Everything fine except blaming Cook and friends. How do you rationalize this? Contrary to your claim, Cook has tried to teach Wall Street, has already told people they don't manage to the stock price, and not to listen to supply chain guessers or parts-pricing guessers. He has said this specifically. Meanwhile, they continue batting hits out of the park, raking in the money people are throwing at them, quarter after quarter. What more do you expect them to do?
    This isn’t about Apple managing to a stock price. Why aren’t Amazon, Google, Facebook and even Microsoft perpetually doomed the way Apple is? Why is Apple always one quarter or product launch away from disaster but none of their peers are? To suggest there’s nothing Cook and Apple leadership can do about this is nonsense.
    Microsoft aside, the other 3 companies are associated with the rise of the Internet / online advertising / cloud computing / AI (and more buzzwords to come), with unlimited upside potential (despite that not thought surviving careful analysis).  Apple is thought as a product maker that is only as good as the next product, or updated version of a product - and barely more than random chance that a current Apple product user will buy again.

    I haven't heard amazing strategy out of Amazon, Facebook or Google - not of the kind you are claiming Apple is lacking (a detailed but visionary 10-year roadmap of what the company is going to do).

    Why is Uber valued (privately) at something like $70B when it continues to lose increasing amounts of money each year?  Unlimited potential of disruption by an Internet based company.  Will it ever make enough earnings to justify such a valuation - probably not based on current trends.  But that is reality of how some companies are valued.  I will take Apple's track record of success, growth, and approach to business any day.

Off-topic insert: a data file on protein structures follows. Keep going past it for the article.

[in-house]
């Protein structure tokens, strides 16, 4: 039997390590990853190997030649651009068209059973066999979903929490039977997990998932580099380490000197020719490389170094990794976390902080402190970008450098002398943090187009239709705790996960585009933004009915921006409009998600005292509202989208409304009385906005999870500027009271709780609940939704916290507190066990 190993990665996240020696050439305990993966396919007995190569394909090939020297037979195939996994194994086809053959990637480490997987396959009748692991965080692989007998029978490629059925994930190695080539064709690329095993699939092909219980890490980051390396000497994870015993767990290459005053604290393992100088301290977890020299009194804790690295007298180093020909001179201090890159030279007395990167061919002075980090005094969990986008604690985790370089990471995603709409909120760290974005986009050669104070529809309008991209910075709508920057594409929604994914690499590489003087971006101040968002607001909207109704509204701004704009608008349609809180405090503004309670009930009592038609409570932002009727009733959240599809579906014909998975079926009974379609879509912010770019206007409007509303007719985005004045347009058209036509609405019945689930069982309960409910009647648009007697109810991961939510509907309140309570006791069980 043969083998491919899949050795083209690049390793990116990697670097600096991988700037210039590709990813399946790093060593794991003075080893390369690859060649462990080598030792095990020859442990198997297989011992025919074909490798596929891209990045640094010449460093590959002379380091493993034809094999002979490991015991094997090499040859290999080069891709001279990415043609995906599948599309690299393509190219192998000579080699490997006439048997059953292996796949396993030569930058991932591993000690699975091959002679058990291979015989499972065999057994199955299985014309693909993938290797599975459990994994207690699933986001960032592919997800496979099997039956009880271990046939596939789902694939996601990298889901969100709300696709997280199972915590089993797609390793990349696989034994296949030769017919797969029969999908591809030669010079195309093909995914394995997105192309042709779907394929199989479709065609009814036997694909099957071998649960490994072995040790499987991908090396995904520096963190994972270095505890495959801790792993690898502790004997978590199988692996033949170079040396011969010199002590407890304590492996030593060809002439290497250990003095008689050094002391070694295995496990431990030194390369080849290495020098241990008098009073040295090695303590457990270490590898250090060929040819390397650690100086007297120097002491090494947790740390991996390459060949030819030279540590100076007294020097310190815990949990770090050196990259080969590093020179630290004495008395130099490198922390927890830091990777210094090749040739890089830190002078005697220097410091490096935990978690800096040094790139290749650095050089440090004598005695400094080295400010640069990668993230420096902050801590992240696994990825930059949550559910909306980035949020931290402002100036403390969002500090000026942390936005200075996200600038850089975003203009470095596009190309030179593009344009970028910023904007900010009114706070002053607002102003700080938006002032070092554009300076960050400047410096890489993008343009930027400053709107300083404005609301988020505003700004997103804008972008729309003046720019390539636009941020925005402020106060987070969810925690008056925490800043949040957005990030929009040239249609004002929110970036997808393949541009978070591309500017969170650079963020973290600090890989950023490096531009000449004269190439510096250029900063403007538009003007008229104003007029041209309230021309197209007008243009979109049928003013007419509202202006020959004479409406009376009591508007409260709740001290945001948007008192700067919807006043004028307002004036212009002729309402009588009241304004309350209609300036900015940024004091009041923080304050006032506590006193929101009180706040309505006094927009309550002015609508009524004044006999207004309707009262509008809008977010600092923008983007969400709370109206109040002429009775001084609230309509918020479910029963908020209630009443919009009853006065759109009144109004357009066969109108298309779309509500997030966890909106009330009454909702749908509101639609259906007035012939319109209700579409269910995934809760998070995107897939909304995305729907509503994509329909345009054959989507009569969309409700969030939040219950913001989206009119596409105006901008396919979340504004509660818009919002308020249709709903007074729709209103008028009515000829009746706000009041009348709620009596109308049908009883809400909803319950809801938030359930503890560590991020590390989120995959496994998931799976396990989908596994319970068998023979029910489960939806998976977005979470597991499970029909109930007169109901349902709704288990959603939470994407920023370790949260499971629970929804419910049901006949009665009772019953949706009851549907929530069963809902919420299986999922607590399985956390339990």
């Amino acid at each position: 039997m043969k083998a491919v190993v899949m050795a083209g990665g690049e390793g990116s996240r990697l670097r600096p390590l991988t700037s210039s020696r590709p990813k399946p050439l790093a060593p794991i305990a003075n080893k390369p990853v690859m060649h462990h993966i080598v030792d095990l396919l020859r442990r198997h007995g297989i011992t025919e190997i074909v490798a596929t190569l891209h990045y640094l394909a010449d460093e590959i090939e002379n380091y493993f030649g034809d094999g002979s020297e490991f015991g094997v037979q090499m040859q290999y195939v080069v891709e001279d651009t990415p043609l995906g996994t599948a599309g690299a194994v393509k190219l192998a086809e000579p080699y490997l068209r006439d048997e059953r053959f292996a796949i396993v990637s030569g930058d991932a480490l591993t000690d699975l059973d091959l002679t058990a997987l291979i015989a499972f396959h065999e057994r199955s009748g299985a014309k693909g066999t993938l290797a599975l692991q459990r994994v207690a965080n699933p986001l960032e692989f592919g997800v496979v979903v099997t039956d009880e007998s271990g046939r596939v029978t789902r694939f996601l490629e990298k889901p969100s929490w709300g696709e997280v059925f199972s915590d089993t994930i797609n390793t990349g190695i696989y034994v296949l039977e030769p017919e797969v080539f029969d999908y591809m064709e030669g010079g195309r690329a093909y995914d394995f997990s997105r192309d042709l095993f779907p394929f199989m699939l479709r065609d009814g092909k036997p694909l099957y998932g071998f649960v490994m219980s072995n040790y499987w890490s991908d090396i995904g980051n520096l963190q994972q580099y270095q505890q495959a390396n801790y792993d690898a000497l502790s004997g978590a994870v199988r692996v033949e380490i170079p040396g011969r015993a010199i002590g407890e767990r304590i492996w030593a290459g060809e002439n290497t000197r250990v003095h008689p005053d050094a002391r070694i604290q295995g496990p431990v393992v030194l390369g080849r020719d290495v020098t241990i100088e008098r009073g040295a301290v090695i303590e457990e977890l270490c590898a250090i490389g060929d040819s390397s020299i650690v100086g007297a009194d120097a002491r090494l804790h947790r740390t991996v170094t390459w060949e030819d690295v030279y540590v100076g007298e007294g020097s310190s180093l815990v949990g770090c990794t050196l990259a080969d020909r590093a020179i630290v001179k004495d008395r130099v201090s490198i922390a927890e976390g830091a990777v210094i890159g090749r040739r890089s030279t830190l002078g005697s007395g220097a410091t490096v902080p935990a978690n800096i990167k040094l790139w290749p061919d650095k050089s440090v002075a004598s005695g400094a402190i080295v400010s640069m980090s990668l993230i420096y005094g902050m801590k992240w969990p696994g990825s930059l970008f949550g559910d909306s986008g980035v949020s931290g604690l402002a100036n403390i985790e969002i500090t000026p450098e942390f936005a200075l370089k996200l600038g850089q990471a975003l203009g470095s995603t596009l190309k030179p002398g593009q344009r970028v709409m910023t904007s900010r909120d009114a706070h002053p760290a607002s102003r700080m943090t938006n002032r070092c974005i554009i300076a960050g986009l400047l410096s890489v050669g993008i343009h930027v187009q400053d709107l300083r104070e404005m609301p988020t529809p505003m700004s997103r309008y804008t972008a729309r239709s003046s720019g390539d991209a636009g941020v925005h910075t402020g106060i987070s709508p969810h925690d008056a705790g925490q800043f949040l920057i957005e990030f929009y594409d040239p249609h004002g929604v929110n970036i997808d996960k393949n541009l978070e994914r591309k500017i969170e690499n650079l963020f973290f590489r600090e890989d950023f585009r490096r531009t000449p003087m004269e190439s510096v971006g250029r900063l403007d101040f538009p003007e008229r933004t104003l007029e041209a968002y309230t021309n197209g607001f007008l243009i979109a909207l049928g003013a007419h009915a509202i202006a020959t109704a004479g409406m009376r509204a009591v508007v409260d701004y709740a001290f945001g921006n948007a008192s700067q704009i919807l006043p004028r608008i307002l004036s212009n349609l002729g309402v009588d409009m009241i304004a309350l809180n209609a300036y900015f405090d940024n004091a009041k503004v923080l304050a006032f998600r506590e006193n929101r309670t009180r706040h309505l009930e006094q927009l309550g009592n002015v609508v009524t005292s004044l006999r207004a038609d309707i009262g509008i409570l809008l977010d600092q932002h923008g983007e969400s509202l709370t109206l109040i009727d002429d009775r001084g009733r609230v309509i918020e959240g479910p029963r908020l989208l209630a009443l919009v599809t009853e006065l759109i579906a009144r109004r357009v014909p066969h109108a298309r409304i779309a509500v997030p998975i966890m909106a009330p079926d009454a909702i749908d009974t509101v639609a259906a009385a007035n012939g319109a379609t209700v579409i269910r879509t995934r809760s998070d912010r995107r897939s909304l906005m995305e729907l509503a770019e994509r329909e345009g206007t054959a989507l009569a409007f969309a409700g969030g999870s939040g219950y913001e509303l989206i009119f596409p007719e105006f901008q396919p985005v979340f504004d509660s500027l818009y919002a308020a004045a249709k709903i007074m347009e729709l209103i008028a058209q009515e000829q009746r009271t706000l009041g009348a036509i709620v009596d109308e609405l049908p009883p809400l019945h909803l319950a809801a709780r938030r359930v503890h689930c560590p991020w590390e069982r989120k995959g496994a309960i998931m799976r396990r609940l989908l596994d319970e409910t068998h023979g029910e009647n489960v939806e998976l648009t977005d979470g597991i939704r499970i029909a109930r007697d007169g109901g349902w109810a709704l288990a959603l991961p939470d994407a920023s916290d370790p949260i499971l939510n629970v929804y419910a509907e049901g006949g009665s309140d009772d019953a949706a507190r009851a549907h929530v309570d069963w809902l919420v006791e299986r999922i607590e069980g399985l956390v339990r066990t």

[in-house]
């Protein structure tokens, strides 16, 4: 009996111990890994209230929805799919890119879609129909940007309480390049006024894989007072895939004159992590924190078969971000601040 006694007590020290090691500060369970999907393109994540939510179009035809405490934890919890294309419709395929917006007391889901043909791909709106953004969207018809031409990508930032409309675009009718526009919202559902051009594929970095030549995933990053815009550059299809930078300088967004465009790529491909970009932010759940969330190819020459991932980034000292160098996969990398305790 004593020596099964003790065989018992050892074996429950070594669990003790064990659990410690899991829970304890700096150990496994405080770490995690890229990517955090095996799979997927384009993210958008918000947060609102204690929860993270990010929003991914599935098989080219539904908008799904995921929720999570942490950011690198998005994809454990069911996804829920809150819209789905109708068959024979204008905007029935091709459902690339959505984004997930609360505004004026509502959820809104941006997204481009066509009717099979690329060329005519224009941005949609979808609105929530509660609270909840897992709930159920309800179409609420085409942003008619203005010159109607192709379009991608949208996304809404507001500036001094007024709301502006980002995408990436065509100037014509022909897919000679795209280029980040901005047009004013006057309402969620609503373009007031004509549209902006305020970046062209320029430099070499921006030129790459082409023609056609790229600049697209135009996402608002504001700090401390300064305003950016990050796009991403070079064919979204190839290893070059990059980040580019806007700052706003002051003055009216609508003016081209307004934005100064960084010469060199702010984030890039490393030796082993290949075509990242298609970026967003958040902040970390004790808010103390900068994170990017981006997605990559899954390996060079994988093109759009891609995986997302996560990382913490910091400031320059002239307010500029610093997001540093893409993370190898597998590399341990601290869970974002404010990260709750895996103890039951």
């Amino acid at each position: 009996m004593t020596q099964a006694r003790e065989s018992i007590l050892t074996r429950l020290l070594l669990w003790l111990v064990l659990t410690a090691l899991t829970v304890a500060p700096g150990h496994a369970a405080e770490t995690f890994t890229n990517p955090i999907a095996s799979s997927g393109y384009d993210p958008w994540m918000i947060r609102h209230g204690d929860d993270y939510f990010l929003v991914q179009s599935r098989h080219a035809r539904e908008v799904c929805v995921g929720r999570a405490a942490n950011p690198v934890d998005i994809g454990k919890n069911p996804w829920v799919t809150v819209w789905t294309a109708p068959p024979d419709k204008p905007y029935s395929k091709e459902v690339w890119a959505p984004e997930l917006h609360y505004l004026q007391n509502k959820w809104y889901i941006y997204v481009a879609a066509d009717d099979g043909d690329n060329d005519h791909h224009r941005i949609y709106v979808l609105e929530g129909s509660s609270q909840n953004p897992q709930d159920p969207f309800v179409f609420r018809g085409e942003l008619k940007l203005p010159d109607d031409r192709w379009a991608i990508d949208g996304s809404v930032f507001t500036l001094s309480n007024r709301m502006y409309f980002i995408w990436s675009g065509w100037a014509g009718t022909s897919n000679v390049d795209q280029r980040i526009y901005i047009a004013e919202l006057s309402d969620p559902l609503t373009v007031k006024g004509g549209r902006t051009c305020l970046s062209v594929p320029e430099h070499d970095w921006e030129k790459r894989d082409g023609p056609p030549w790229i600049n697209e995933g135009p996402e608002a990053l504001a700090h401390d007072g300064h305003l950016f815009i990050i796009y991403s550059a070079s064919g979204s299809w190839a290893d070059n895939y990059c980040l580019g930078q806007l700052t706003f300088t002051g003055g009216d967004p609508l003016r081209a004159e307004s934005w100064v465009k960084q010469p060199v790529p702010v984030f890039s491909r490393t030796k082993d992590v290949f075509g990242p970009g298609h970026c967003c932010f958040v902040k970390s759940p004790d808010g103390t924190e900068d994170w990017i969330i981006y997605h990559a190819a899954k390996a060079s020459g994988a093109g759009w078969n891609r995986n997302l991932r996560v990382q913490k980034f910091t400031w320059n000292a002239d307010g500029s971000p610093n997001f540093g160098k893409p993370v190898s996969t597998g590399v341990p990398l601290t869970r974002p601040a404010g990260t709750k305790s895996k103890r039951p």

StrangeDays
  • Reply 19 of 32
    SoliSoli Posts: 8,468member
    thedba said:
    Soli said:
    Rayz2016 said:
    Of course. And if March was predicted to be a record quarter then all eyes (read: pessimism) would be on June. Every time Apple has a good quarter and the stock does nothing people say it’s not about the past but the future. Because with Apple the future can never be as good or better than the past. Wall Street is constantly assuming doom is around the quarter. And Apple leadership have done squat to change that narrative. All the stock buybacks in the world and Apple’s PE is still pathetic and the stock way more volatile compared to its tech peers. One sketchy supply chain rumor from Asia and the stock drops 2%. Disgusting. And a perfect example is Facebook. They admitted engagement is down because of the changes they made to the newsfeed yet the stock is up 4% today. If that was Apple the stock would be tanking today.
     I don’t think there is any other tech company that is assessed in this “constant hunt for bad news” kind of a way. 
    Maybe not as wide scale, but that's because of Apple's mindshare more than anything else. This forum, for instance, has members that have been saying that pretty much every (if not every) Apple competitor will be shuttering its doors in some ridiculously short duration. The number of times I've read on this forum by regulars that Microsoft will fold within some 6 to 12 month timeframe is very high, despite them being able to cost for years, if not decades, even if they don't make another sale starting right this moment.
    Now you’re making stuff up. Please point us to the numerous postings that said Microsoft will fold. 
    Three or four examples will suffice. 
    I've had the conversations with my regulars who have made that claim more than a few times. It likely corresponds to DED editorials about some MS failings and/or has to do with Post-PC. I'm not going to search for over a decade worth of AI forum posts to search for a few lines of text—while numerous—are still needles in an exceedingly large haystack out of millions upon millions of sentences because you don't believe someone could make a sweeping claims… just like you saying that I'm "making stuff up," instead of a more reasoned response like, "I think you're memory may be wrong."
    edited February 2018
  • Reply 20 of 32
    brucemcbrucemc Posts: 1,499member
    Despite all the belly-aching here, Apple's stock price has actually gone up reasonably well over the last 12 months.